The object of the present invention is achieved by a steam ejection device including a steam-generating portion for generating steam by heating water; a steam eject port for ejecting the steam generated in the steam-generating portion; a steam-guiding portion for delivering the steam from the steam-generating portion to the steam eject port; and a steam-heating portion for heating, right before the steam eject port, the steam guided via the steam-guiding portion; the steam-generating portion including a steam-generating vessel; a steam-generating heating element for heating the steam-generating vessel by its heat; a steam-generating temperature-detecting means for detecting a temperature of the steam-generating vessel; a water-supplying means for supplying water to the steam-generating vessel; and a water supply control means controlling operation of the water-supplying means; and the water supply control means controlling a water supply amount of the water-supplying means based on the temperature detected by the steam-generating temperature-detecting means under a constant heat value of the steam-generating heating element.

It is preferable that the steam ejection device further include a base that horizontally rotatably supports the steam-generating portion, wherein the steam eject port is arranged to be able to rotate up and down relative to the steam-generating portion.

It is preferable that the steam ejection device further include a tube-like cover member extending from the steam eject port in the direction where the steam is discharged.

It is preferable that the steam eject port be rotatably constructed at the time of steam ejection.

EFFECTS OF THE INVENTION

The steam ejection device of the present invention can discharge steam of high dryness.

BRIEF DESCRIPTION OF THE DRAWINGS

FIG. 1 is a view showing the entire construction of a steam ejection device according to one embodiment of the present invention.

FIG. 2 is an enlarged sectional view showing a steam head of the steam ejection device shown in FIG. 1.

FIG. 3 is a schematic view showing an internal construction of the steam ejection device shown in FIG. 1.

FIG. 4 is a graph showing one embodiment of water-supply control of the water supply controller in the steam generator as shown in FIG. 3.

FIG. 5 is a sectional view showing the entire construction of a conventional steam ejection device.

FIG. 6 is a graph showing changes with time in S-IgA in Example 1.

FIG. 7 is a graph showing relaxation effects obtained in Example 1.

FIG. 8 is a graph showing a change rate of S-IgA in Example 1.

FIG. 9 is a graph showing changes in active oxygen in Example 2.

FIG. 10 is a graph showing monthly changes in active oxygen in Example 2.

FIG. 11 is a graph showing temporal changes in the total amount of hemoglobin obtained in Example 3.

FIG. 12 is a graph showing temporal changes in the amount of oxygenated hemoglobin obtained in Example 3.

FIG. 13 is a graph showing a blood flow change rate of the peripheral vessel in Example 3.

EXPLANATION OF REFERENCE NUMERALS

1) steam ejection device
2) main body
3) base
4) arm
5) steam head
6) head cover
20) steam generator
21) steam-guiding channel
22) steam-generating vessel
25) water supply pump
26) steam-generating heating element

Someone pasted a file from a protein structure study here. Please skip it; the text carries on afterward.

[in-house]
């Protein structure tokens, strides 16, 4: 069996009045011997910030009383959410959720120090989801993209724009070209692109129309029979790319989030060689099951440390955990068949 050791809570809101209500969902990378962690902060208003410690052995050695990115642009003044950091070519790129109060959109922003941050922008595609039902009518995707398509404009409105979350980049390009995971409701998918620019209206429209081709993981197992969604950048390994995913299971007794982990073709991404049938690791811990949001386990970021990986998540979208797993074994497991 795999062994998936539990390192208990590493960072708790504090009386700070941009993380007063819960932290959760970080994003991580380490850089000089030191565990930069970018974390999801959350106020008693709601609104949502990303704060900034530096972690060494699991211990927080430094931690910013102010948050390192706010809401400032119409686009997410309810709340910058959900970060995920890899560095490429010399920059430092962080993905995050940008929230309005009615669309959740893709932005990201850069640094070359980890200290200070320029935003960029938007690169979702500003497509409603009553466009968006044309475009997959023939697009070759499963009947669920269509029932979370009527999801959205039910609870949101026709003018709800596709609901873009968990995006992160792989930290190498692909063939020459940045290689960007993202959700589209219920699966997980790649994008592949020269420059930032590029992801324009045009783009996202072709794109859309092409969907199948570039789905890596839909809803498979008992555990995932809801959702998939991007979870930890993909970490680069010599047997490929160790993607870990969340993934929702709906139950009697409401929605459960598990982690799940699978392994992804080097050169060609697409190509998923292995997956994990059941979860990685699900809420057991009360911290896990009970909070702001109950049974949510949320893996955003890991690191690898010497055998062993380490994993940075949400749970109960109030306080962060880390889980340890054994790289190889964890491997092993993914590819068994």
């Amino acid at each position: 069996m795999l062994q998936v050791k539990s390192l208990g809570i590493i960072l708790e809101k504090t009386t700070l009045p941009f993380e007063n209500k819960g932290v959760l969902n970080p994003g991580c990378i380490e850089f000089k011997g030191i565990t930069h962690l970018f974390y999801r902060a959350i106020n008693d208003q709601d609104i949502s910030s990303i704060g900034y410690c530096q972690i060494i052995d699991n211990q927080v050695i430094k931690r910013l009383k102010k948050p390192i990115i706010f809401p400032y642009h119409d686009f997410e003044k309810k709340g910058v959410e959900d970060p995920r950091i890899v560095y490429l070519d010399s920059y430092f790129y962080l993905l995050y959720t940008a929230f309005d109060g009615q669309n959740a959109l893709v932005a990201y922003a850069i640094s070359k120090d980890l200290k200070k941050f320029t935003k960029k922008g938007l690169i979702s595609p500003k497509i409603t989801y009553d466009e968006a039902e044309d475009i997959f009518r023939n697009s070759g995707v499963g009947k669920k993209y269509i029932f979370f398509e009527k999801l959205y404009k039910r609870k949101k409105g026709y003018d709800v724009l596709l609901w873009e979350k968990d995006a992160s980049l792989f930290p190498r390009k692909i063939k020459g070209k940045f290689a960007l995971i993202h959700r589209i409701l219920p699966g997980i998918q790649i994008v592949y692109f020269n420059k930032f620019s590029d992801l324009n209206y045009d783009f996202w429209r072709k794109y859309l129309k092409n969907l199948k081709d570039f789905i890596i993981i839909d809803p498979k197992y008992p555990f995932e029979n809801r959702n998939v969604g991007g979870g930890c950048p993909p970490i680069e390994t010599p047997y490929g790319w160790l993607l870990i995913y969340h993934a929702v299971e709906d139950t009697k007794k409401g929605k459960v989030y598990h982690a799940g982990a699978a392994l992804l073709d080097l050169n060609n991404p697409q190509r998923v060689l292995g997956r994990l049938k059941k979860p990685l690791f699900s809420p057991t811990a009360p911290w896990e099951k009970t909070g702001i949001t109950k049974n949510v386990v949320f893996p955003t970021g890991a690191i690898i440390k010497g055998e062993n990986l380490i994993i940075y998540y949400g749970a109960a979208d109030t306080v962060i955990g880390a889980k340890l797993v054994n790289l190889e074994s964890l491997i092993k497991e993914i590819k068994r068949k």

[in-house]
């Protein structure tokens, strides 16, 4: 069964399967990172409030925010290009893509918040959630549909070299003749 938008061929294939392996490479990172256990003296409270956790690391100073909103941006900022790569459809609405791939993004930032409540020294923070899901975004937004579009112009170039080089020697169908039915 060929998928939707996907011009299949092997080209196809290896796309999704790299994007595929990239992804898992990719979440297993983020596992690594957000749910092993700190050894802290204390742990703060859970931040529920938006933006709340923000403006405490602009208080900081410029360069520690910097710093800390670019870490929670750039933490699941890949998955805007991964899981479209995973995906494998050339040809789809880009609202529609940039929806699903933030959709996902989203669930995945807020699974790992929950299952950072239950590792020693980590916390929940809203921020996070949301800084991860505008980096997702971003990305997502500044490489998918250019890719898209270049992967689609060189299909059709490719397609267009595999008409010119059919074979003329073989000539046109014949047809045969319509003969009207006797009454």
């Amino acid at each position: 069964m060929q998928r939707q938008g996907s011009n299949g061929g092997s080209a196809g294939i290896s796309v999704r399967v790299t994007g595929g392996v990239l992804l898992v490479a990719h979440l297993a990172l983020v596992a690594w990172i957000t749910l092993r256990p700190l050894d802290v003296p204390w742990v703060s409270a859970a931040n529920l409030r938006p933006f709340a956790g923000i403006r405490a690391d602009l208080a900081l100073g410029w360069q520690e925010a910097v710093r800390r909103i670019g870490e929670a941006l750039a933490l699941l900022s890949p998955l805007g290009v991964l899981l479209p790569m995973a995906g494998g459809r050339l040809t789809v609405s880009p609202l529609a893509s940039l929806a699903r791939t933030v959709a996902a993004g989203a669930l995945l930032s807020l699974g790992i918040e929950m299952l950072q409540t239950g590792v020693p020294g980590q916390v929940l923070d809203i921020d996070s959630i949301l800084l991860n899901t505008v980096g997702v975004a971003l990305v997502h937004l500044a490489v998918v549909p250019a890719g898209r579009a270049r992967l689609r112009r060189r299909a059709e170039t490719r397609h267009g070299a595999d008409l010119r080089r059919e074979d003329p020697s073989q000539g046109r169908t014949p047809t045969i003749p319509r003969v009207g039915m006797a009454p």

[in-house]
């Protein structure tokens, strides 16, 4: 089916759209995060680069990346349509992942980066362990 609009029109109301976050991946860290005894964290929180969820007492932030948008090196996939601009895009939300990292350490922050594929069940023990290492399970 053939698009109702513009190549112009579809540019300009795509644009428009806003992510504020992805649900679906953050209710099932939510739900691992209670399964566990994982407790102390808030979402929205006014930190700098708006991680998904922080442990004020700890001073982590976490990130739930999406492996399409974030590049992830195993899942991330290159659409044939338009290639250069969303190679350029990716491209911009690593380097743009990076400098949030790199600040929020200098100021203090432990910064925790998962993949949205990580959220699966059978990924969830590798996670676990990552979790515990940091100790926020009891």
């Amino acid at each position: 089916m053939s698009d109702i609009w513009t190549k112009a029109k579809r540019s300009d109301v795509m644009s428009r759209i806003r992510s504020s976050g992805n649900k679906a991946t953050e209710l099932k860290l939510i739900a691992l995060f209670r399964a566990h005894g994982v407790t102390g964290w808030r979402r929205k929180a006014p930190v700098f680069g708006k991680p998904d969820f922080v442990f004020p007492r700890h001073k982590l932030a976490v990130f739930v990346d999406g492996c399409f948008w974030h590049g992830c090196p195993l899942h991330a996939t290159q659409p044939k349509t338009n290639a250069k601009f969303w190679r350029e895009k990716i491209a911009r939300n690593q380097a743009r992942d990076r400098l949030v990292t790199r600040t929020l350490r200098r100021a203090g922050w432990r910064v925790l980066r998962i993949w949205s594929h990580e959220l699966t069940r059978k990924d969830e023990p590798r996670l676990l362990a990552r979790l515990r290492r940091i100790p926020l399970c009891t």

27) steam-generating temperature detector
28) water supply controller
50) steam eject port
53) steam-heating block

BEST MODE FOR CARRYING OUT THE INVENTION

Hereinafter, embodiments of the present invention are described with reference to the accompanying drawings. FIG. 1 shows the entire construction of a steam ejection device according to one embodiment of the present invention. FIG. 1(a) is the front view, and FIG. 1(b) is a side view.

As shown in FIG. 1, the steam ejection device 1 includes a main body 2 in which steam is generated; a base 3 horizontally rotatably supporting the main body 2; an arm 4 provided at a side of the main body 2, and a steam head 5 discharging the steam generated in the main body 2.

Provided in a front part of the main body 2 is a control panel 9 controlling a variety of operations, such as starting and stopping the steam ejection device 1. The base 3 includes rollers 36 placed along the circumference about the base axis 35, and rotatably supports the main body 2 disposed thereon by the rotation of rollers 36 about the base axis 35. The base end of the arm 4 is pivotally mounted to the main body 2 via the arm pivot 7, and thus the arm 4 is up- and downwardly rotatably held relative to the main body 2. The arm 4 is so configured that the position of the steam head 5 mounted to the end portion of the arm can be adjustably moved up and down by the rotation of the arm 4 about the arm pivot 7.

The base end of the steam head 5 is pivotally mounted via a head pivot 8 to the end portion of the arm 4, and thus the steam head 5 is up- and downwardly rotatably supported relative to the arm 4. The steam head 5 is so configured that the orientation against a vertical direction can be adjusted by the rotation of the steam head 5 about the head pivot 8. The steam head 5 provides a steam ejector 52 having a plurality of steam eject ports 50; and a tube-like head cover 6 covering around the steam ejector 52 at the end portion thereof. The head cover 6 is so arranged to extend from the end portion of the steam head 5 in the direction where the steam is discharged, so that the steam discharged from the steam ejector 52 is not applied to the human body at close range. The head cover 6 is preferably made of a light material such as a heat-resistant plastic, having heat resistance, a small specific heat, and poor heat conductivity. The head cover 6 is preferably transparent or semi-transparent so that the inside of the head cover 6 can be visually observed. Further, a plurality of vents 60 for letting the discharged steam out of the head cover 6 are formed on the lateral side of the head cover 6.